The scope of what is to be covered in the EIS is also a matter of judgement and the way it is decided varies from state to state. In NSW, the proponent decides on the scope of the EIS after receiving some direction from the Director of the Department of Planning. In Victoria, the scope is decided in consultation with the public. A narrow scope can make a project appear more desirable. Using the previous example of the Sydney Harbour Tunnel, one can see that, whilst the proponents could argue that pollution would be reduced in the immediate vicinity of the Harbour because of the smoother flowing traffic, a broader scope would have ensured that the wider impacts of increased car usage were also taken into account.
The design of an EIS study requires judgements of what types of impacts will be significant and the collection of data requires decisions about the time period and area over which samples are collected, the species to be studied and the quantities of individual specimens to be collected, and more generally the scale of study. Such decisions are not made only on the basis of what might be considered by a scientist to be appropriate, but will also be affected by considerations of cost, time availability, previous studies and perhaps even likely outcome.
Similarly, methods of analysing data can vary in the sorts of results they produce and data they require and those preparing an EIS will choose the methods using many criteria, apart from the `purely scientific'. Even where the method of analysis is uncontroversial, assumptions and judgements will need to be fed into the analysis. For example, a cost-benefit analysis for a road project will require estimates of the value of time saved and may require estimates of the value of bushland or open space lost to the community. Most EISs require some form of forecasting of population numbers or other human activities and this requires assumptions such as where people are likely to live and work and what their habits will be in the future.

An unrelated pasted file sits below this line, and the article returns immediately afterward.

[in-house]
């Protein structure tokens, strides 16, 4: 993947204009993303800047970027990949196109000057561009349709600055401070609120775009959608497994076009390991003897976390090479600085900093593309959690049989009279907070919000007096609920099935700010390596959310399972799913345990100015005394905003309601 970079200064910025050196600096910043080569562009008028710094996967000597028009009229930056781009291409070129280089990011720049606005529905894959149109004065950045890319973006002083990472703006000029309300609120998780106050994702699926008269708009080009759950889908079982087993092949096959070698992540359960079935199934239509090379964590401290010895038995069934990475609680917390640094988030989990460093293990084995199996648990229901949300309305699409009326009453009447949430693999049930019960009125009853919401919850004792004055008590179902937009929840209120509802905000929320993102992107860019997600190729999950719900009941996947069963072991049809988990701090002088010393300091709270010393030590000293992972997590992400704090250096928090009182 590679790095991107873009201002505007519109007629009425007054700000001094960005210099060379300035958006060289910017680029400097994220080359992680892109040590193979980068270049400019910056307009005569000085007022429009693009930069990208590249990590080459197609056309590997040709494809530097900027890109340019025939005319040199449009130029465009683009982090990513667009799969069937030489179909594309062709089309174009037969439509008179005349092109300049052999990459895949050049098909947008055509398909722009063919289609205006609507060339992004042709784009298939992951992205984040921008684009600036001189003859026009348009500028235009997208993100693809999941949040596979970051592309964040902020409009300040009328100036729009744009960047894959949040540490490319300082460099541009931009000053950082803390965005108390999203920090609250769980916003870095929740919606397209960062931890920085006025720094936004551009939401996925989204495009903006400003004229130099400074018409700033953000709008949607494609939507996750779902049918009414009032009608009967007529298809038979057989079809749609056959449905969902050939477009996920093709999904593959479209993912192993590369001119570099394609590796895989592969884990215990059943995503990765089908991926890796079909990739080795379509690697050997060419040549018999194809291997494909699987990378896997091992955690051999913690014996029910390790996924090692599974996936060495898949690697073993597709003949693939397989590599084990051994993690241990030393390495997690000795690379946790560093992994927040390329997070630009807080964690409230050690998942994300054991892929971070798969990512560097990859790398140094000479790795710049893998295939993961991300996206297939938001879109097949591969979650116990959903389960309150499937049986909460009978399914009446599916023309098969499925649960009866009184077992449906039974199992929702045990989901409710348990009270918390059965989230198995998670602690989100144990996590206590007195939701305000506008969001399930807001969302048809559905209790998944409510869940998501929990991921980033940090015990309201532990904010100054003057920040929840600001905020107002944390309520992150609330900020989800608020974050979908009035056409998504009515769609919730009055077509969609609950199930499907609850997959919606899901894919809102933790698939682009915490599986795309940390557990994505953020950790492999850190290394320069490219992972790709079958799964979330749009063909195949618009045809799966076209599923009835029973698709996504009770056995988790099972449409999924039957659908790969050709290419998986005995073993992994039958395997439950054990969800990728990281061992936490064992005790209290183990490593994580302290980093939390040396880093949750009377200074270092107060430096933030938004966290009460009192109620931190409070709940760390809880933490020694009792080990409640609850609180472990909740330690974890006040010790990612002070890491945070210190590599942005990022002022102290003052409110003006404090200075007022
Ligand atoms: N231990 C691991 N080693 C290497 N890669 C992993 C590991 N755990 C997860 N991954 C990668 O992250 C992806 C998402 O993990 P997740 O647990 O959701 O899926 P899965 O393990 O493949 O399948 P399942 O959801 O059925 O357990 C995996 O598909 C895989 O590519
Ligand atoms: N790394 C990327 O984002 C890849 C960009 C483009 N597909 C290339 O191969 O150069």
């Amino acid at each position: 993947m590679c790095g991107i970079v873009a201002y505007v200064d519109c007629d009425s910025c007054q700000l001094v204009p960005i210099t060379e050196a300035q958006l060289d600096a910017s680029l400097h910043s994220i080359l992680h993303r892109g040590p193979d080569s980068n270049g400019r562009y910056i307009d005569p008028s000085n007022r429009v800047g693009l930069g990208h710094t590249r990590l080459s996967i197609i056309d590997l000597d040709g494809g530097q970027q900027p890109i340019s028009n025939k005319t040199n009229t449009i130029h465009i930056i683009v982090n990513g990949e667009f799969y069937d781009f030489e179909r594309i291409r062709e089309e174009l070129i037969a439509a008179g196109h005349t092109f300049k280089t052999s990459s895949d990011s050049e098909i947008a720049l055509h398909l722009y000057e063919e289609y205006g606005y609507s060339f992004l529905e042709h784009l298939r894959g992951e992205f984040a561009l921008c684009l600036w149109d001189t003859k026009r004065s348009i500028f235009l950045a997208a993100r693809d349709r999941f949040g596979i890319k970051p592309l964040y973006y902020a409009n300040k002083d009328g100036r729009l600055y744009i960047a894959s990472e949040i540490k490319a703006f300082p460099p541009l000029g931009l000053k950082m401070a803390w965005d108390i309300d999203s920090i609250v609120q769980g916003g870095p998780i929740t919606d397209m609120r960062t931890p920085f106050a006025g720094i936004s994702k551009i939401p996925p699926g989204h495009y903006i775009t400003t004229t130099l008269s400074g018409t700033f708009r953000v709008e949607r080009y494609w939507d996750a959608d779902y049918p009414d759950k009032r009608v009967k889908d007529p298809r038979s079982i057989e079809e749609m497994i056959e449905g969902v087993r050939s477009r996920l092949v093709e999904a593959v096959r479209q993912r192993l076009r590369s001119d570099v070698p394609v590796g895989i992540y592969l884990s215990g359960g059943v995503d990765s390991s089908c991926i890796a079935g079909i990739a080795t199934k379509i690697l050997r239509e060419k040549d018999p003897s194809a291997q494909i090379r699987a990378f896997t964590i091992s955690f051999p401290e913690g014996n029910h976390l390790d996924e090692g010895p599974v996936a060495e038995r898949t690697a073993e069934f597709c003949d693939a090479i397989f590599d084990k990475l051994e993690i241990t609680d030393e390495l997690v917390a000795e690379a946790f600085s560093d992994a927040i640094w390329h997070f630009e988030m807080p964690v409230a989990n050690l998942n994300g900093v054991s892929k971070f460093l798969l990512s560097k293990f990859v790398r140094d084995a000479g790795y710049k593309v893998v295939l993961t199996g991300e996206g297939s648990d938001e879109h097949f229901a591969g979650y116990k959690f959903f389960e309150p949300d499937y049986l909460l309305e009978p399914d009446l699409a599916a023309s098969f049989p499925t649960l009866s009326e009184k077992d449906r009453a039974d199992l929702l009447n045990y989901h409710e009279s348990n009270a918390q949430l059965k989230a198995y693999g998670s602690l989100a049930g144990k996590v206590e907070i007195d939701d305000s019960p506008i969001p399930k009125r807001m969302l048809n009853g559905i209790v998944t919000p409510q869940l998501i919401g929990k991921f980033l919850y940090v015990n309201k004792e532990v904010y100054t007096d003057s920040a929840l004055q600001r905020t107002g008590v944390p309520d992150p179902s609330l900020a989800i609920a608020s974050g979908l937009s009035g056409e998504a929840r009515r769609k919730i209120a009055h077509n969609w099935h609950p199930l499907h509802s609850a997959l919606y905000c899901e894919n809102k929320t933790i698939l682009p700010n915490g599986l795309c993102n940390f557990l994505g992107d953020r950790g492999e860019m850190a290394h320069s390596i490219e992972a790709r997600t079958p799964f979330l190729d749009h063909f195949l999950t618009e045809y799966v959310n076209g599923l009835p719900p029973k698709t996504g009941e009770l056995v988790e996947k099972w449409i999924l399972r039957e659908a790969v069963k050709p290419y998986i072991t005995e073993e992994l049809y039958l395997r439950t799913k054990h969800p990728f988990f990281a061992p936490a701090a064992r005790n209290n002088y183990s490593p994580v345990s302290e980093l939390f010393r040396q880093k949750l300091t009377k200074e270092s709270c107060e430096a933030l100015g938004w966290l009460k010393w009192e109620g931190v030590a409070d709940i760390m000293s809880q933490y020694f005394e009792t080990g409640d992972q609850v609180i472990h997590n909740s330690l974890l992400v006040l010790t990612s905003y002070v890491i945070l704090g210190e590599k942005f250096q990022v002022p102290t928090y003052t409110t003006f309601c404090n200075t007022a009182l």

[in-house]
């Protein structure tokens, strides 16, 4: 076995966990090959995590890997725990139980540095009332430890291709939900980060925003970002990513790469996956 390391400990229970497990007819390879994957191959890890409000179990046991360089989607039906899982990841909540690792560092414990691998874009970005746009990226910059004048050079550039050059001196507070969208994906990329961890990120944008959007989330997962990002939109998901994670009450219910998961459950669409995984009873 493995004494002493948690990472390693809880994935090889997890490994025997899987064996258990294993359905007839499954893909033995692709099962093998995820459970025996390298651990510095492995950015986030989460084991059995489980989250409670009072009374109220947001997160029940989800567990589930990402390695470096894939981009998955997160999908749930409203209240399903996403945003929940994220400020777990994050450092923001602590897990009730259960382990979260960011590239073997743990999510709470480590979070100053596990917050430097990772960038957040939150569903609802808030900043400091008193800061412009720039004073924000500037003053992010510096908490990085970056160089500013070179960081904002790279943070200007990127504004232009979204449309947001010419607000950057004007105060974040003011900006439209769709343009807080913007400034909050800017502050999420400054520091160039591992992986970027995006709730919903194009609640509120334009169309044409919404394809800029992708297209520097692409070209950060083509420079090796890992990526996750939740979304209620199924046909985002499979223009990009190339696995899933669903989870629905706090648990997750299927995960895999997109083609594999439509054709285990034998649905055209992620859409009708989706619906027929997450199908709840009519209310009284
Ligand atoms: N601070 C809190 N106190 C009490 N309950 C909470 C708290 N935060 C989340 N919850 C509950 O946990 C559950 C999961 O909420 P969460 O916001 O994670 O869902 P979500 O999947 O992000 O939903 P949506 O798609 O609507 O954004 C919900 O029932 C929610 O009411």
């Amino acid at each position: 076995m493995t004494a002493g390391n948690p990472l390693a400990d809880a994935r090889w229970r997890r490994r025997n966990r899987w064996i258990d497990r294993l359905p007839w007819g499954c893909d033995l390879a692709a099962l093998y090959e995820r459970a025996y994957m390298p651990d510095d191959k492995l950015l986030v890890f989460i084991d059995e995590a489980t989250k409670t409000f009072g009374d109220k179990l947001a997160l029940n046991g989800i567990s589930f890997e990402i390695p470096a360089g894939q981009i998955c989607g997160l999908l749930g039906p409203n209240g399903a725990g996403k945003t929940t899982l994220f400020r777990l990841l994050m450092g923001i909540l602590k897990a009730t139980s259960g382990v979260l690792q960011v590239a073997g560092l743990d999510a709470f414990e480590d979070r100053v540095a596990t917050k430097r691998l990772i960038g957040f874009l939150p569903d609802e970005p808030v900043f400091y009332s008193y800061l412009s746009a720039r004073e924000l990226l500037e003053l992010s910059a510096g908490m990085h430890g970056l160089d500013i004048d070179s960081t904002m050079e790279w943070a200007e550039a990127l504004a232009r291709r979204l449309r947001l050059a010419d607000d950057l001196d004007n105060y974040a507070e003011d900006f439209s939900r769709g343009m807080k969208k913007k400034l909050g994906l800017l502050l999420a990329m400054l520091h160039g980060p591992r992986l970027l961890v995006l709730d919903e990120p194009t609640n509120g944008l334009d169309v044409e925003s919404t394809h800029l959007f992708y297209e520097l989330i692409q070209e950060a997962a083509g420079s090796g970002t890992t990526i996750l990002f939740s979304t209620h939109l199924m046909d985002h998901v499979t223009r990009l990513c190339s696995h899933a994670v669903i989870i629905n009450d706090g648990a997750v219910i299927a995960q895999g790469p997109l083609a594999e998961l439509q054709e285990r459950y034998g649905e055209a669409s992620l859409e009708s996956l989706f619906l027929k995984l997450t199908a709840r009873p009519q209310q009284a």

Data collected and the results of analyses can be interpreted in a number of ways. Naturally an EIS is likely to present the most favourable interpretation that is available. Again Sydney Water Board EISs provide the most blatant examples. The results of a 1973 fish contamination study were reported in their EISs for the deepwater ocean outfalls. The study showed that heavy metals exceeded maximum residue limits in ten out of eighteen organisms (including fish and mussels) taken near the outfalls. At the time the study was done an internal memo states that the Board and its consultants were concerned about the results:
It was agreed that, while the data only represented analyses of individual specimens, levels of heavy metals and pesticides detected in this small number of samples were such as to suggest that a potential public health threat or environmental hazard might exist within the study area...
Yet when the EIS for the Bondi outfall was published in 1979, the Water Board actually stated that
Whilst the statistical significance of the 1973 survey is not able to be clearly established the results are encouraging in that they indicate that no serious environmental problem existed even prior to the full implementation of source control of restricted substances...
Even though real world engineering is fraught with uncertainties an EIS can be carefully worded to avoid any impression that anything is uncertain. For example, a draft environmental impact statement prepared by Byron Shire Council at the end of 1987 was given to me the week before publication. It contained the sentences;
There should be little, if any, impact from the development, upon the S.E.P.P. 14 wetland within the site... A less than satisfactory result in the performance of the works and associated artificial wetlands would result in a forced abandonment of the wetlands disposal option and cause Council to again pursue the ocean outfall option with its inherent high cost and public opposition.
These sentences were omitted from the final published version of the EIS and the following inserted in their place: